Rep. Fred UptonFrederick (Fred) Stephen UptonThe fates of the 10 House Republicans who voted to impeach Trump House Republican, Democrat say political environment on Capitol Hill is 'toxic' Sunday show preview: Omicron surges, and Harris sits for extensive interview MORE (R-Mich.) on Sunday discussed the risks of witnesses defying subpoenas from congressional investigators, saying that it illustrates that "you don’t really have an equal branch of government.”
“I'm a former committee chair, I used the subpoena. Even the threat of subpoena was able to get people to come testify, to tell, to give us the facts, so we can go after fraud and abuse. If you refuse to participate in that, all of a sudden you don't really have an equal branch of government trying to get to the answers of this,” Upton told co-host Jake TapperJacob (Jake) Paul TapperPelosi says she will run for reelection in 2022 Biden frustration with Fox News breaks through surface The Hill's 12:30 Report - Presented by Facebook - Biden's public moment of frustration MORE on CNN’s “State of the Union.”
The Republican lawmaker’s comments came in response to a question from Tapper on if he would be willing to vote to hold former-Trump White House chief of staff Mark MeadowsMark MeadowsThe Hill's Morning Report - Who will replace Justice Breyer? Are the legal walls closing in on Donald Trump? Jan. 6 probe roils Cheney race in Wyoming MORE in criminal contempt of Congress for defying a subpoena from the House select committee probing the Jan. 6 attack on the Capitol.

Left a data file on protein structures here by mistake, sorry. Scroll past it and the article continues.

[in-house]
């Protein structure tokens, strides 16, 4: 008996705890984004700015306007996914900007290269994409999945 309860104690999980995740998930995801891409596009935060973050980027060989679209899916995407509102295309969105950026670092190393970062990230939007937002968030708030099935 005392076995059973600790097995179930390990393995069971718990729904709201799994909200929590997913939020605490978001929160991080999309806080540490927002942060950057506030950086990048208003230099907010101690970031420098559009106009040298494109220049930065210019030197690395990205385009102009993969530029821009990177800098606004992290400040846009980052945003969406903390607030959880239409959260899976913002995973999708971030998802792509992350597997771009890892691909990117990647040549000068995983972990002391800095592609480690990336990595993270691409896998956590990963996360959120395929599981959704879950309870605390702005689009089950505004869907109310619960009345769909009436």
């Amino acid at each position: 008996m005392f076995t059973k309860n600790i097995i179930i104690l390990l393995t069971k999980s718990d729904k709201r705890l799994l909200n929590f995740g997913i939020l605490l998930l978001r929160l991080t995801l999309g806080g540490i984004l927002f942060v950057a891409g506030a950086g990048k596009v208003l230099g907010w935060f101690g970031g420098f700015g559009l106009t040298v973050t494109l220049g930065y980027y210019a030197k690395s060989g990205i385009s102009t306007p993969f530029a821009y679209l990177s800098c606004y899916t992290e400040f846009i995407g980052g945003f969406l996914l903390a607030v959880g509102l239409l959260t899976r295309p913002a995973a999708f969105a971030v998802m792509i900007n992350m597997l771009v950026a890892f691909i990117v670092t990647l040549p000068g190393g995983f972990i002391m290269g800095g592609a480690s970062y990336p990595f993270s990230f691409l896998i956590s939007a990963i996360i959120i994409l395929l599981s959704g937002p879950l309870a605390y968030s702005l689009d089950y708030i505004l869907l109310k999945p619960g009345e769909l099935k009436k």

Meadows failed to appear for a deposition with the investigative panel on Friday, putting him at risk of a charge of criminal contempt from the panel.
Upton was one of nine House Republicans to vote to hold ex-Trump White House strategist Steve BannonSteve BannonBest path to Jan. 6 accountability: A civil suit against Trump The Armageddon elections to come Are the legal walls closing in on Donald Trump? MORE in criminal contempt last month for failing to comply with the congressional subpoena.
On Friday, a federal grand jury indicted Bannon.
Upton said on Sunday he voted to support moving forward with criminal contempt for Bannon because the former Trump adviser “didn’t cooperate at all.” When asked if he would consider doing the same for Meadows, the lawmaker said he would wait to see what panel investigating Jan. 6 does.
“I want to see what the select committee will do, see what the recommendation is, and then take it from there,” he said.